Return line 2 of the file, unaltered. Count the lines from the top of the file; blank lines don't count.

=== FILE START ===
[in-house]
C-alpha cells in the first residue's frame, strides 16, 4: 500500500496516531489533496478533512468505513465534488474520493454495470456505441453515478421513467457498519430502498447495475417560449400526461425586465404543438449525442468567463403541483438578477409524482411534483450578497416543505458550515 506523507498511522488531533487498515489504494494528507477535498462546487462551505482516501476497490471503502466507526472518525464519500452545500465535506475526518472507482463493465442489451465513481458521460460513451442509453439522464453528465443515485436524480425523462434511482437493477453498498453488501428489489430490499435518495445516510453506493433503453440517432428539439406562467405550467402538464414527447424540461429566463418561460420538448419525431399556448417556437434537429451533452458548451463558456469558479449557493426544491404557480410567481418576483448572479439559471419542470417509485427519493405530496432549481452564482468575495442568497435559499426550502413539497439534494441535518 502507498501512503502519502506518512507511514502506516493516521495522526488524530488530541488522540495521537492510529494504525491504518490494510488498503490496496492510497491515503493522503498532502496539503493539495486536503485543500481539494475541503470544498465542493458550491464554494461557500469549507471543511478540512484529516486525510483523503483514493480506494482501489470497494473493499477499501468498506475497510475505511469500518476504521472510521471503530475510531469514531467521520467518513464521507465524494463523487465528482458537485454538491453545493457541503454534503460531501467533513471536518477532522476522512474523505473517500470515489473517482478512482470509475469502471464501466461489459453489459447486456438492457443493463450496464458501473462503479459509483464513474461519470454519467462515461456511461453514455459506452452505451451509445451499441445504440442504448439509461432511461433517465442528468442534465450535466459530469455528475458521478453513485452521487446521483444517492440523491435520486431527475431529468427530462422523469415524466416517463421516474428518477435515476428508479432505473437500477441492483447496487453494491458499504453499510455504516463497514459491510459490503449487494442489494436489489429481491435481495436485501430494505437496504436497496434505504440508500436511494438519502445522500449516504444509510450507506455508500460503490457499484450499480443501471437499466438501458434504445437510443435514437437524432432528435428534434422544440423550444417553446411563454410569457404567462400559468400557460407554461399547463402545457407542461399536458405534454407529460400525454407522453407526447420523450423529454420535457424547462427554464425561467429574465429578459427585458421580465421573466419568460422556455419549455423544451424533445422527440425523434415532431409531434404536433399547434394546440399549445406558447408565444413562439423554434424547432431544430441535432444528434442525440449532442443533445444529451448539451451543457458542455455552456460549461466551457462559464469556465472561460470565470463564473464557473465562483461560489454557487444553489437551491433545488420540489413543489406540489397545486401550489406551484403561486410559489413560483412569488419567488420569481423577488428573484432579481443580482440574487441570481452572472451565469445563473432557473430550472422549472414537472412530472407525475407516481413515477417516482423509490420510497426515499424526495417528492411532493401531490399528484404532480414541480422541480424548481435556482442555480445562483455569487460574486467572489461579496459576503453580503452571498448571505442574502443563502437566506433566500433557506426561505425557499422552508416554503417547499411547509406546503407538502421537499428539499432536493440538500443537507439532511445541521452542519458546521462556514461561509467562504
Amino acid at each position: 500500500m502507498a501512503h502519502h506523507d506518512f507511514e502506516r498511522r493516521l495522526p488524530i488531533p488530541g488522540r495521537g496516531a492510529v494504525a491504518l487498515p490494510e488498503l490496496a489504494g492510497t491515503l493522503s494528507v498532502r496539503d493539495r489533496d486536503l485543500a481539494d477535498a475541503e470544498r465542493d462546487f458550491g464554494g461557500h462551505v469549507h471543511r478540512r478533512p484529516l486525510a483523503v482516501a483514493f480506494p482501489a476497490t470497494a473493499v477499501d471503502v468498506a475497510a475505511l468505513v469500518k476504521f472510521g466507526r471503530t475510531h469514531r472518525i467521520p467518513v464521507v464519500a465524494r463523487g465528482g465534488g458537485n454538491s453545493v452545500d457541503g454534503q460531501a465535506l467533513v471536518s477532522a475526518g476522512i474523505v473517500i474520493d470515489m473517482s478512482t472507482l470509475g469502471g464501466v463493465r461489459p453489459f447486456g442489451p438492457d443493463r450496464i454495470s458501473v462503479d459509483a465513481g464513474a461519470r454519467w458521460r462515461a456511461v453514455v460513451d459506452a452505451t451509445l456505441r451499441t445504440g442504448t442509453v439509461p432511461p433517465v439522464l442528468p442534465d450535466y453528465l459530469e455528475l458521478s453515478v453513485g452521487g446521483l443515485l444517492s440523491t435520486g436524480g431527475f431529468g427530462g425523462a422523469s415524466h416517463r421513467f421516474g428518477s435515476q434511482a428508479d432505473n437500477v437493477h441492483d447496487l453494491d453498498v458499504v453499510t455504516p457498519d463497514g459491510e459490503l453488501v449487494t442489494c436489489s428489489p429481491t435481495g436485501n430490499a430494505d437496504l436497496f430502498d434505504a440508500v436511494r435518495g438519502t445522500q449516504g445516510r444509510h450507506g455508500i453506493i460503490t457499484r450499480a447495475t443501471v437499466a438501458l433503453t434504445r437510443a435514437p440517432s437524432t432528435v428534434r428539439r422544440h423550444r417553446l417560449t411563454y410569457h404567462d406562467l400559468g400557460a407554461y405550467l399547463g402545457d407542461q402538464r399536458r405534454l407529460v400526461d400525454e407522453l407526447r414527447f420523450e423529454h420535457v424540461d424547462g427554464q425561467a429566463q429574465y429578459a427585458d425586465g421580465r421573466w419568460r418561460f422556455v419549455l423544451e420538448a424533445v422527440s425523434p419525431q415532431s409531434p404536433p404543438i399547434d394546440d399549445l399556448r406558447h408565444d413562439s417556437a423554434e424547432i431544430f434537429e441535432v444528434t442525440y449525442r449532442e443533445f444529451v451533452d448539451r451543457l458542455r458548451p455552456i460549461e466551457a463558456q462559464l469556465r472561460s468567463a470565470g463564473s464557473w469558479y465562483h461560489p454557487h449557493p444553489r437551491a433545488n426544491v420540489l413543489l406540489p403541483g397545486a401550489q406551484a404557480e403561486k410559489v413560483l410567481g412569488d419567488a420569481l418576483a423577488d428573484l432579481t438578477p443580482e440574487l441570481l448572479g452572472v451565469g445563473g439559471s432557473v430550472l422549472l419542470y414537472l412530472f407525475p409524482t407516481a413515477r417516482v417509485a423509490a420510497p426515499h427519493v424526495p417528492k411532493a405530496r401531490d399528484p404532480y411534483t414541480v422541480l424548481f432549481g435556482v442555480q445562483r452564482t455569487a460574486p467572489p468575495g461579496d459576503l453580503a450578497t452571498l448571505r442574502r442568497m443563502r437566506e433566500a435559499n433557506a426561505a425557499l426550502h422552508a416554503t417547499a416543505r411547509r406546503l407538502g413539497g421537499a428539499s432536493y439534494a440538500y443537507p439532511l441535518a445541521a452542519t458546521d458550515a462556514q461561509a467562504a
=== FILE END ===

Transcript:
C-alpha cells in the first residue's frame, strides 16, 4: 500500500496516531489533496478533512468505513465534488474520493454495470456505441453515478421513467457498519430502498447495475417560449400526461425586465404543438449525442468567463403541483438578477409524482411534483450578497416543505458550515 506523507498511522488531533487498515489504494494528507477535498462546487462551505482516501476497490471503502466507526472518525464519500452545500465535506475526518472507482463493465442489451465513481458521460460513451442509453439522464453528465443515485436524480425523462434511482437493477453498498453488501428489489430490499435518495445516510453506493433503453440517432428539439406562467405550467402538464414527447424540461429566463418561460420538448419525431399556448417556437434537429451533452458548451463558456469558479449557493426544491404557480410567481418576483448572479439559471419542470417509485427519493405530496432549481452564482468575495442568497435559499426550502413539497439534494441535518 502507498501512503502519502506518512507511514502506516493516521495522526488524530488530541488522540495521537492510529494504525491504518490494510488498503490496496492510497491515503493522503498532502496539503493539495486536503485543500481539494475541503470544498465542493458550491464554494461557500469549507471543511478540512484529516486525510483523503483514493480506494482501489470497494473493499477499501468498506475497510475505511469500518476504521472510521471503530475510531469514531467521520467518513464521507465524494463523487465528482458537485454538491453545493457541503454534503460531501467533513471536518477532522476522512474523505473517500470515489473517482478512482470509475469502471464501466461489459453489459447486456438492457443493463450496464458501473462503479459509483464513474461519470454519467462515461456511461453514455459506452452505451451509445451499441445504440442504448439509461432511461433517465442528468442534465450535466459530469455528475458521478453513485452521487446521483444517492440523491435520486431527475431529468427530462422523469415524466416517463421516474428518477435515476428508479432505473437500477441492483447496487453494491458499504453499510455504516463497514459491510459490503449487494442489494436489489429481491435481495436485501430494505437496504436497496434505504440508500436511494438519502445522500449516504444509510450507506455508500460503490457499484450499480443501471437499466438501458434504445437510443435514437437524432432528435428534434422544440423550444417553446411563454410569457404567462400559468400557460407554461399547463402545457407542461399536458405534454407529460400525454407522453407526447420523450423529454420535457424547462427554464425561467429574465429578459427585458421580465421573466419568460422556455419549455423544451424533445422527440425523434415532431409531434404536433399547434394546440399549445406558447408565444413562439423554434424547432431544430441535432444528434442525440449532442443533445444529451448539451451543457458542455455552456460549461466551457462559464469556465472561460470565470463564473464557473465562483461560489454557487444553489437551491433545488420540489413543489406540489397545486401550489406551484403561486410559489413560483412569488419567488420569481423577488428573484432579481443580482440574487441570481452572472451565469445563473432557473430550472422549472414537472412530472407525475407516481413515477417516482423509490420510497426515499424526495417528492411532493401531490399528484404532480414541480422541480424548481435556482442555480445562483455569487460574486467572489461579496459576503453580503452571498448571505442574502443563502437566506433566500433557506426561505425557499422552508416554503417547499411547509406546503407538502421537499428539499432536493440538500443537507439532511445541521452542519458546521462556514461561509467562504